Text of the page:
“I do think that an increase in the taxable wage base does translate into a tax increase for a lot of these businesses at this point. And it would be coupled with additional assessments as part of that. So it would be an overall cost increase. I guess we can call it what we want, a fee, an assessment or a tax increase, but the overall cost will go up for businesses based on wages as well as some of these fees and assessments,” he said.
Horowitz asserted that what Carlozzi stated was “not true” and attempted to illustrate his point.
“If you had $100 and I say you have to pay taxes on the first $10 at a rate of 10 percent, then you owe $1. If I say you have to pay taxes on the first $20 at a rate of 2.5 percent, you still owe $1,” he said. “I’ve raised the taxable wage base from $10 to $20, but I’ve adjusted rates. There’s no increase in your tax burden or your fees or anything.”
Carolyn Ryan, senior vice president of policy and research for the Greater Boston Chamber of Commerce, stepped in to mediate but also voiced her own concerns with the suite of proposals that Jehlen and Cutler recommended.
“I think the issue of it is not everybody has the same $100 in this case. So for some companies that will be an increase and others it might be steady level or a reduction. But depending on what your wage levels are, you could see , I think, an increase,” she said. “From my perspective, I think true of both this recommendation and others, there’s not a lot of parameters around what’s proposed and that gives me some pause … in general, I have some trepidation about the lack of details.”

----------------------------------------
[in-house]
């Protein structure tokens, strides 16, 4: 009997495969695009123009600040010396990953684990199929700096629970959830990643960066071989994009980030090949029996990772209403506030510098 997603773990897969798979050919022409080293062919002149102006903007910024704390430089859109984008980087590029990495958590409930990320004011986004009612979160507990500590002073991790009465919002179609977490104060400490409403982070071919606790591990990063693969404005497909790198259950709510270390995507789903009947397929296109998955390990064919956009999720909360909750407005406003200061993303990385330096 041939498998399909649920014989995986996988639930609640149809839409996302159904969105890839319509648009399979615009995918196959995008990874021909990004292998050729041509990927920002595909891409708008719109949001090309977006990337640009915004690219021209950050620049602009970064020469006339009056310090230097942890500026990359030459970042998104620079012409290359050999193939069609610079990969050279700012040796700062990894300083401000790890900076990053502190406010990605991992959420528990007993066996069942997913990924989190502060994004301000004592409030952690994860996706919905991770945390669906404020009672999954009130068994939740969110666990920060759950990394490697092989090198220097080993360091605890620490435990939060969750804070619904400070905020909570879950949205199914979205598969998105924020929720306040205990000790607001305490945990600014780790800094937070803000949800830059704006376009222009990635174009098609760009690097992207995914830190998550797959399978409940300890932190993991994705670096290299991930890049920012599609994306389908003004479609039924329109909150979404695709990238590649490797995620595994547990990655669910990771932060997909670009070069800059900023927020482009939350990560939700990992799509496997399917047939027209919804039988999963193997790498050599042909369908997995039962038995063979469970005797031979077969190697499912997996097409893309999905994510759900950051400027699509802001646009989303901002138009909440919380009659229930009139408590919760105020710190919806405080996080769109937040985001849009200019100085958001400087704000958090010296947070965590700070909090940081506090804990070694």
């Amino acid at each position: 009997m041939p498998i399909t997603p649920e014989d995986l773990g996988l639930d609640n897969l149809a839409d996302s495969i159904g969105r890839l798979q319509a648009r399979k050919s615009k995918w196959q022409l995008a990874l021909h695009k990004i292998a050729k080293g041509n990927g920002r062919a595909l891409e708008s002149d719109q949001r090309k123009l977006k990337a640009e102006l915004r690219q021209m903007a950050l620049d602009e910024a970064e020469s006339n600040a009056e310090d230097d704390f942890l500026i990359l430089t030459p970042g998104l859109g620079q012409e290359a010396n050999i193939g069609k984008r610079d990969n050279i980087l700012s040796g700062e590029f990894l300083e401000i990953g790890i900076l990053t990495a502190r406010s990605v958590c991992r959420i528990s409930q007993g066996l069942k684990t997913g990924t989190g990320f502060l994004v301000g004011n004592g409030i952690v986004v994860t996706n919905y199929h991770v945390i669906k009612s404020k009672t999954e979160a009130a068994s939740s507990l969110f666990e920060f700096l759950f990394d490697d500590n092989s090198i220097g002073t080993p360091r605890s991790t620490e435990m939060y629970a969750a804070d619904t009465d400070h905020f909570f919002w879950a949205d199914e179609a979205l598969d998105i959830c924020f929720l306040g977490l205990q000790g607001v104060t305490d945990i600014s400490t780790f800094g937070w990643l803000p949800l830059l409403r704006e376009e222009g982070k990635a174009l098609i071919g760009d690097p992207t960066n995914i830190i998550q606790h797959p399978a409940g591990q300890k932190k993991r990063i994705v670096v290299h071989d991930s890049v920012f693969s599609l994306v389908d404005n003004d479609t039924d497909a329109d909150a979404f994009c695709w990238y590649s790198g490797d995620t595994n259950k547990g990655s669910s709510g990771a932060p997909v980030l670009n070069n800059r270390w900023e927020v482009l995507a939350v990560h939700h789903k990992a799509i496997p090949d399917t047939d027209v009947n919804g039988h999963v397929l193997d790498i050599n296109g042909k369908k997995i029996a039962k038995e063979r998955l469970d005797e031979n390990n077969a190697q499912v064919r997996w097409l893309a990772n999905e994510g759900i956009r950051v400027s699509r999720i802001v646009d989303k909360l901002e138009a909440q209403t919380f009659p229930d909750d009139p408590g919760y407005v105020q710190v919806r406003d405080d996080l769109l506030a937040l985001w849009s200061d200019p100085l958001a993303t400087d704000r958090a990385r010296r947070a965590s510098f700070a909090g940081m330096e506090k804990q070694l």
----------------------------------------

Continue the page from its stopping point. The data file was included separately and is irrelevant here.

The only recommendation that at least two-thirds of the commission could agree to Tuesday was that the Executive Office of Labor and Workforce Development “should create a strategy to promote and expedite applications in the WorkShare Program to industries that would benefit from the program.”
“The WorkShare program is underutilized because it is not a well-known program. It helps to keep a business open and running while also allowing employees to be paid when their hours are, while also reducing the burden on the unemployment trust fund,” Cutler said.
That recommendation was adopted with 13 members in favor, four opposed (Thomson, McAnneny, Anderson and Andreas) and three abstaining (Davis, Carolozzi and Cintolo).
“So kumbaya, that reached the two-thirds threshold. So I knew there was something that could bring us together, it was WorkShare,” Cutler said.
Jehlen said that the commission voted unanimously in November to adopt the recommendation that the goal of the trust fund is to achieve a high-cost multiple of 1.0 over time, which mirrors the US Department of Labor’s solvency target recommendation.